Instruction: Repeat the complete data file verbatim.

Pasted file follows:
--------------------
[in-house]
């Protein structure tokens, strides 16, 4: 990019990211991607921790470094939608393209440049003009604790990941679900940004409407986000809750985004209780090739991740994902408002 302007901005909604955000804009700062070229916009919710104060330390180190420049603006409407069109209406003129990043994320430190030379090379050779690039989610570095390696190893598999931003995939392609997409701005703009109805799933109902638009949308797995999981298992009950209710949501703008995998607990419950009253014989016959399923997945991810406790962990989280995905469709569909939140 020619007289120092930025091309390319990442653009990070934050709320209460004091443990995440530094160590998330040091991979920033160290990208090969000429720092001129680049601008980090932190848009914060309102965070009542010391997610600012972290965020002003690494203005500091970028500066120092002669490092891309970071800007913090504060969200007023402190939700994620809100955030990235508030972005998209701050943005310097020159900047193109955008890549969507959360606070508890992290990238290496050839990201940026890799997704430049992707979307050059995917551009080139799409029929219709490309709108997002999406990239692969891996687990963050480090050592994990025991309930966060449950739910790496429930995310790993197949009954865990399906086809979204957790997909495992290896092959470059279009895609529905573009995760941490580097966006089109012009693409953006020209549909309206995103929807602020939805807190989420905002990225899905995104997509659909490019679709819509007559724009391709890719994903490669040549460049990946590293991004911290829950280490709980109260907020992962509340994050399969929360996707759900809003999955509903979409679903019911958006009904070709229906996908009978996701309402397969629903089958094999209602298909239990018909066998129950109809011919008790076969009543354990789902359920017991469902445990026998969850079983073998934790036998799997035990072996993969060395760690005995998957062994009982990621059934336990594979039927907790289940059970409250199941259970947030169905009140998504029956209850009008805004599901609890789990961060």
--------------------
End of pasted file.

[in-house]
């Protein structure tokens, strides 16, 4: 990019990211991607921790470094939608393209440049003009604790990941679900940004409407986000809750985004209780090739991740994902408002 302007901005909604955000804009700062070229916009919710104060330390180190420049603006409407069109209406003129990043994320430190030379090379050779690039989610570095390696190893598999931003995939392609997409701005703009109805799933109902638009949308797995999981298992009950209710949501703008995998607990419950009253014989016959399923997945991810406790962990989280995905469709569909939140 020619007289120092930025091309390319990442653009990070934050709320209460004091443990995440530094160590998330040091991979920033160290990208090969000429720092001129680049601008980090932190848009914060309102965070009542010391997610600012972290965020002003690494203005500091970028500066120092002669490092891309970071800007913090504060969200007023402190939700994620809100955030990235508030972005998209701050943005310097020159900047193109955008890549969507959360606070508890992290990238290496050839990201940026890799997704430049992707979307050059995917551009080139799409029929219709490309709108997002999406990239692969891996687990963050480090050592994990025991309930966060449950739910790496429930995310790993197949009954865990399906086809979204957790997909495992290896092959470059279009895609529905573009995760941490580097966006089109012009693409953006020209549909309206995103929807602020939805807190989420905002990225899905995104997509659909490019679709819509007559724009391709890719994903490669040549460049990946590293991004911290829950280490709980109260907020992962509340994050399969929360996707759900809003999955509903979409679903019911958006009904070709229906996908009978996701309402397969629903089958094999209602298909239990018909066998129950109809011919008790076969009543354990789902359920017991469902445990026998969850079983073998934790036998799997035990072996993969060395760690005995998957062994009982990621059934336990594979039927907790289940059970409250199941259970947030169905009140998504029956209850009008805004599901609890789990961060």